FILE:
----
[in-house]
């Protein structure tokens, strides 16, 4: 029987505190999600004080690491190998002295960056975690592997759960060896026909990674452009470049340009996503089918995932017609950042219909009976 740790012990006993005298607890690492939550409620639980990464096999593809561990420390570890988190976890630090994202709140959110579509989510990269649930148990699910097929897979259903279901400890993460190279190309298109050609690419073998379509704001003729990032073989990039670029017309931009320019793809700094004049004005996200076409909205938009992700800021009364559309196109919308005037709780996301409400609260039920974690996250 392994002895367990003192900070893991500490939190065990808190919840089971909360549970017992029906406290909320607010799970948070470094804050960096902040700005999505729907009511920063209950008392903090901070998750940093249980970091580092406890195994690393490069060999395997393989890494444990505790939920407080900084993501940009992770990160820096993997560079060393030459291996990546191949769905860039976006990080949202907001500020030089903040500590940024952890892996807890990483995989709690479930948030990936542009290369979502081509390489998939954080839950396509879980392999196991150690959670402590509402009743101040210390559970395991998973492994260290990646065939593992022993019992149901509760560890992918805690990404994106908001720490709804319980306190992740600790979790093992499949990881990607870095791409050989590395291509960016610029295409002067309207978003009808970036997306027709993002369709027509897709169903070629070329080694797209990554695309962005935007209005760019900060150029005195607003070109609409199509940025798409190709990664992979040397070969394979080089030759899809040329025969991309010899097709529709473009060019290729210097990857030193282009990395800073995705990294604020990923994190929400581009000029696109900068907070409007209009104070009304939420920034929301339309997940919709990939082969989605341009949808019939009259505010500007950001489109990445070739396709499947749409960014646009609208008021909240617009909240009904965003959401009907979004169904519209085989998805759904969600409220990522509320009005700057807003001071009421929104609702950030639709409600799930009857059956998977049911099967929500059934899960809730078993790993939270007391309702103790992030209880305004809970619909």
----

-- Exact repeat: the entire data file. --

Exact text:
[in-house]
């Protein structure tokens, strides 16, 4: 029987505190999600004080690491190998002295960056975690592997759960060896026909990674452009470049340009996503089918995932017609950042219909009976 740790012990006993005298607890690492939550409620639980990464096999593809561990420390570890988190976890630090994202709140959110579509989510990269649930148990699910097929897979259903279901400890993460190279190309298109050609690419073998379509704001003729990032073989990039670029017309931009320019793809700094004049004005996200076409909205938009992700800021009364559309196109919308005037709780996301409400609260039920974690996250 392994002895367990003192900070893991500490939190065990808190919840089971909360549970017992029906406290909320607010799970948070470094804050960096902040700005999505729907009511920063209950008392903090901070998750940093249980970091580092406890195994690393490069060999395997393989890494444990505790939920407080900084993501940009992770990160820096993997560079060393030459291996990546191949769905860039976006990080949202907001500020030089903040500590940024952890892996807890990483995989709690479930948030990936542009290369979502081509390489998939954080839950396509879980392999196991150690959670402590509402009743101040210390559970395991998973492994260290990646065939593992022993019992149901509760560890992918805690990404994106908001720490709804319980306190992740600790979790093992499949990881990607870095791409050989590395291509960016610029295409002067309207978003009808970036997306027709993002369709027509897709169903070629070329080694797209990554695309962005935007209005760019900060150029005195607003070109609409199509940025798409190709990664992979040397070969394979080089030759899809040329025969991309010899097709529709473009060019290729210097990857030193282009990395800073995705990294604020990923994190929400581009000029696109900068907070409007209009104070009304939420920034929301339309997940919709990939082969989605341009949808019939009259505010500007950001489109990445070739396709499947749409960014646009609208008021909240617009909240009904965003959401009907979004169904519209085989998805759904969600409220990522509320009005700057807003001071009421929104609702950030639709409600799930009857059956998977049911099967929500059934899960809730078993790993939270007391309702103790992030209880305004809970619909």